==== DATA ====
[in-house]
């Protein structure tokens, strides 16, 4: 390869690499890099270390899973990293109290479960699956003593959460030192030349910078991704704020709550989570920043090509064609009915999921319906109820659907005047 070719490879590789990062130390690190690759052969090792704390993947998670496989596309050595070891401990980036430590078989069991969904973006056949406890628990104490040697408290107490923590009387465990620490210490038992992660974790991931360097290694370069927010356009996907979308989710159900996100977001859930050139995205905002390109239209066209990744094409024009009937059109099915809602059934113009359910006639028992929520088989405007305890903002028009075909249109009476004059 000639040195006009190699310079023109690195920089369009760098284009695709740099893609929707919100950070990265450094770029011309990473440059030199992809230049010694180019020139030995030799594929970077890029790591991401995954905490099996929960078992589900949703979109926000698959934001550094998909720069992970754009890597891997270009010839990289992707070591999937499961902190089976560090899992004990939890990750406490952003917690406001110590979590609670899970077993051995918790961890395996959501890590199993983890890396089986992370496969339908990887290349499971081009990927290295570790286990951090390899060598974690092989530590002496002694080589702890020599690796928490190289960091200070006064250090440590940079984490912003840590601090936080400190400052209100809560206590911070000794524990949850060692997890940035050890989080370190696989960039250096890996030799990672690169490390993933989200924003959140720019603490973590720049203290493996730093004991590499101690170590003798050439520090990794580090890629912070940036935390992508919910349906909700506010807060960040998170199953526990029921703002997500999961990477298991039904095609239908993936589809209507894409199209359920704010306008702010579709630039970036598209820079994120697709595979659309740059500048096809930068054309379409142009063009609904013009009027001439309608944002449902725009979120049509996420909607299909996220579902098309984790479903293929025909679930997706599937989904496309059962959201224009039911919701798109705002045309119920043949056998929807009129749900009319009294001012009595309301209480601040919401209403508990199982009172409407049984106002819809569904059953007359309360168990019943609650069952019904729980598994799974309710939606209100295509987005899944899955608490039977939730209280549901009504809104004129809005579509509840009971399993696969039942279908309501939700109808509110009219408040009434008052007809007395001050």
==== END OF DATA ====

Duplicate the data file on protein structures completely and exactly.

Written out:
[in-house]
């Protein structure tokens, strides 16, 4: 390869690499890099270390899973990293109290479960699956003593959460030192030349910078991704704020709550989570920043090509064609009915999921319906109820659907005047 070719490879590789990062130390690190690759052969090792704390993947998670496989596309050595070891401990980036430590078989069991969904973006056949406890628990104490040697408290107490923590009387465990620490210490038992992660974790991931360097290694370069927010356009996907979308989710159900996100977001859930050139995205905002390109239209066209990744094409024009009937059109099915809602059934113009359910006639028992929520088989405007305890903002028009075909249109009476004059 000639040195006009190699310079023109690195920089369009760098284009695709740099893609929707919100950070990265450094770029011309990473440059030199992809230049010694180019020139030995030799594929970077890029790591991401995954905490099996929960078992589900949703979109926000698959934001550094998909720069992970754009890597891997270009010839990289992707070591999937499961902190089976560090899992004990939890990750406490952003917690406001110590979590609670899970077993051995918790961890395996959501890590199993983890890396089986992370496969339908990887290349499971081009990927290295570790286990951090390899060598974690092989530590002496002694080589702890020599690796928490190289960091200070006064250090440590940079984490912003840590601090936080400190400052209100809560206590911070000794524990949850060692997890940035050890989080370190696989960039250096890996030799990672690169490390993933989200924003959140720019603490973590720049203290493996730093004991590499101690170590003798050439520090990794580090890629912070940036935390992508919910349906909700506010807060960040998170199953526990029921703002997500999961990477298991039904095609239908993936589809209507894409199209359920704010306008702010579709630039970036598209820079994120697709595979659309740059500048096809930068054309379409142009063009609904013009009027001439309608944002449902725009979120049509996420909607299909996220579902098309984790479903293929025909679930997706599937989904496309059962959201224009039911919701798109705002045309119920043949056998929807009129749900009319009294001012009595309301209480601040919401209403508990199982009172409407049984106002819809569904059953007359309360168990019943609650069952019904729980598994799974309710939606209100295509987005899944899955608490039977939730209280549901009504809104004129809005579509509840009971399993696969039942279908309501939700109808509110009219408040009434008052007809007395001050």